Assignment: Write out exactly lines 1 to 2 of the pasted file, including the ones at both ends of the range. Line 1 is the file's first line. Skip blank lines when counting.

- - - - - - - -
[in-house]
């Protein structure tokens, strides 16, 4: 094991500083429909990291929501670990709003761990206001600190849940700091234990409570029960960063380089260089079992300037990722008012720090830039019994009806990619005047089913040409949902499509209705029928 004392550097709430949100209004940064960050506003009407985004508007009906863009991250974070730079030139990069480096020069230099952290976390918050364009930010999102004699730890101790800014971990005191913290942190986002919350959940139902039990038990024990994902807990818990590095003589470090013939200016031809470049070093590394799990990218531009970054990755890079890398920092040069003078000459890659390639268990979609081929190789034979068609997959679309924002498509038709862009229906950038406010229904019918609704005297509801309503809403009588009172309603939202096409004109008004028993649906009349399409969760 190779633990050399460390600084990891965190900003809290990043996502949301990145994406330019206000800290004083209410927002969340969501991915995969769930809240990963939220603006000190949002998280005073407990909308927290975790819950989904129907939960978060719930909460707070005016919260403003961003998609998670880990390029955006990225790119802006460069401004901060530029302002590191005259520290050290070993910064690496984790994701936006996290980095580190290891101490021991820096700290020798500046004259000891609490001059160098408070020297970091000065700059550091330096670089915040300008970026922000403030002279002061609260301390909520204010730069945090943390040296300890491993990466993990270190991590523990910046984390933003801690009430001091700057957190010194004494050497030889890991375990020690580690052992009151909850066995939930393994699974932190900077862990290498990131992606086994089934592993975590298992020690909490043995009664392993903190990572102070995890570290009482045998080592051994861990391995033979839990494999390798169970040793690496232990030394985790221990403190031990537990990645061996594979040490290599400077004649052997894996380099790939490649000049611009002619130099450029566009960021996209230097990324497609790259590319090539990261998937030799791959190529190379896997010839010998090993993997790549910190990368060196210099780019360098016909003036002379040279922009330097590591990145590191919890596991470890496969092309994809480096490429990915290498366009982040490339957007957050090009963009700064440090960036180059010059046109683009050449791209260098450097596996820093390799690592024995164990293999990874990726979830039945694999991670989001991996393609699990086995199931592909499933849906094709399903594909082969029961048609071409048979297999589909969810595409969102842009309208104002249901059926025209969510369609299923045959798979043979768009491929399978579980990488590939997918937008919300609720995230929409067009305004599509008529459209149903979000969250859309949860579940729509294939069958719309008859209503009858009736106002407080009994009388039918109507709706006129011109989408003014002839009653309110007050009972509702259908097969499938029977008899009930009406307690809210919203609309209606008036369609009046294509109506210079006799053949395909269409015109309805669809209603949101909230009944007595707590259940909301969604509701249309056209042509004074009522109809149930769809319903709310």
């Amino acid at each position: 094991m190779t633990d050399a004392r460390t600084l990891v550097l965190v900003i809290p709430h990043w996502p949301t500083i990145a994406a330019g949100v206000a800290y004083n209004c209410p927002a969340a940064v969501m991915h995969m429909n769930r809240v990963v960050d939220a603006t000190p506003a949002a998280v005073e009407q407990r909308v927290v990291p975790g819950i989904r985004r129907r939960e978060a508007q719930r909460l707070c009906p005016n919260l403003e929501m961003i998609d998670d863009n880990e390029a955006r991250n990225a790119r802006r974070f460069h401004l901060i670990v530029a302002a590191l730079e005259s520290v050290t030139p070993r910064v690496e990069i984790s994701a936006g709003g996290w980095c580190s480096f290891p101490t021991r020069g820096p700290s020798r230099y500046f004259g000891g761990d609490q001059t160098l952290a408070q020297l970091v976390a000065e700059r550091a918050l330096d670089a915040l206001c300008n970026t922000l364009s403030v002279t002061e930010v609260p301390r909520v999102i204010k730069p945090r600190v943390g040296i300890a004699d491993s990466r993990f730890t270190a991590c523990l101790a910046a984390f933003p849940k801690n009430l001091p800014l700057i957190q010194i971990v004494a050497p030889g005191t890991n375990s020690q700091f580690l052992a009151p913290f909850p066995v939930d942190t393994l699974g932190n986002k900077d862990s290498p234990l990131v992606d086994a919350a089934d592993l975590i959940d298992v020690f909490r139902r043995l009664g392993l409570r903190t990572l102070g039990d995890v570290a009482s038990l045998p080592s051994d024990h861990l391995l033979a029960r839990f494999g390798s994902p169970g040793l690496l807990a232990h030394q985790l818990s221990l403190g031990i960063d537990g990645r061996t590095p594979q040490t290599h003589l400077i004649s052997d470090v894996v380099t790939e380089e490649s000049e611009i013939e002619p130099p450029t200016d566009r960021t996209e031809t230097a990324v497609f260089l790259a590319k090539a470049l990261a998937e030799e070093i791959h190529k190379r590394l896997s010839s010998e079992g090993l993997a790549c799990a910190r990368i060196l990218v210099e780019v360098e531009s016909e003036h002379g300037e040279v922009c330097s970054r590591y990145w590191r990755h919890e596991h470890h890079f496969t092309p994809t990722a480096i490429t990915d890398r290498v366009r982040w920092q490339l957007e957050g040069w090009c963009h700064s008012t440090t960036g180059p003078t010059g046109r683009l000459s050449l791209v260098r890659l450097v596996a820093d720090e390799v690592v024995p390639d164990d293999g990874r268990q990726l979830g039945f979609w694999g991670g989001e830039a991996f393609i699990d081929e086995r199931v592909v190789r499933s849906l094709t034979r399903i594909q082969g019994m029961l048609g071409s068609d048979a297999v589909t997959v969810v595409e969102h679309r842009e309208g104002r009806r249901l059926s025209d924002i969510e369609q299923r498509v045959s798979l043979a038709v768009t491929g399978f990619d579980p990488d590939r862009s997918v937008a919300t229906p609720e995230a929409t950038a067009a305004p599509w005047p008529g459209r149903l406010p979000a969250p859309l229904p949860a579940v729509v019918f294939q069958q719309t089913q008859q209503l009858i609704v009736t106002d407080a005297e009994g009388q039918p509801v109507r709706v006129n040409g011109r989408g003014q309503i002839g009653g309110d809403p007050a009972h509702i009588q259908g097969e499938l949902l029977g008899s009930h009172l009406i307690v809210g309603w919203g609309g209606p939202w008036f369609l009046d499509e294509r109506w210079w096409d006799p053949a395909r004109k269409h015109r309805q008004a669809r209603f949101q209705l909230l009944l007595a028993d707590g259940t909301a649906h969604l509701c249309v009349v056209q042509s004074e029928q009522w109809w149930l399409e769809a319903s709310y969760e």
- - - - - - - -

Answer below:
[in-house]
């Protein structure tokens, strides 16, 4: 094991500083429909990291929501670990709003761990206001600190849940700091234990409570029960960063380089260089079992300037990722008012720090830039019994009806990619005047089913040409949902499509209705029928 004392550097709430949100209004940064960050506003009407985004508007009906863009991250974070730079030139990069480096020069230099952290976390918050364009930010999102004699730890101790800014971990005191913290942190986002919350959940139902039990038990024990994902807990818990590095003589470090013939200016031809470049070093590394799990990218531009970054990755890079890398920092040069003078000459890659390639268990979609081929190789034979068609997959679309924002498509038709862009229906950038406010229904019918609704005297509801309503809403009588009172309603939202096409004109008004028993649906009349399409969760 190779633990050399460390600084990891965190900003809290990043996502949301990145994406330019206000800290004083209410927002969340969501991915995969769930809240990963939220603006000190949002998280005073407990909308927290975790819950989904129907939960978060719930909460707070005016919260403003961003998609998670880990390029955006990225790119802006460069401004901060530029302002590191005259520290050290070993910064690496984790994701936006996290980095580190290891101490021991820096700290020798500046004259000891609490001059160098408070020297970091000065700059550091330096670089915040300008970026922000403030002279002061609260301390909520204010730069945090943390040296300890491993990466993990270190991590523990910046984390933003801690009430001091700057957190010194004494050497030889890991375990020690580690052992009151909850066995939930393994699974932190900077862990290498990131992606086994089934592993975590298992020690909490043995009664392993903190990572102070995890570290009482045998080592051994861990391995033979839990494999390798169970040793690496232990030394985790221990403190031990537990990645061996594979040490290599400077004649052997894996380099790939490649000049611009002619130099450029566009960021996209230097990324497609790259590319090539990261998937030799791959190529190379896997010839010998090993993997790549910190990368060196210099780019360098016909003036002379040279922009330097590591990145590191919890596991470890496969092309994809480096490429990915290498366009982040490339957007957050090009963009700064440090960036180059010059046109683009050449791209260098450097596996820093390799690592024995164990293999990874990726979830039945694999991670989001991996393609699990086995199931592909499933849906094709399903594909082969029961048609071409048979297999589909969810595409969102842009309208104002249901059926025209969510369609299923045959798979043979768009491929399978579980990488590939997918937008919300609720995230929409067009305004599509008529459209149903979000969250859309949860579940729509294939069958719309008859209503009858009736106002407080009994009388039918109507709706006129011109989408003014002839009653309110007050009972509702259908097969499938029977008899009930009406307690809210919203609309209606008036369609009046294509109506210079006799053949395909269409015109309805669809209603949101909230009944007595707590259940909301969604509701249309056209042509004074009522109809149930769809319903709310």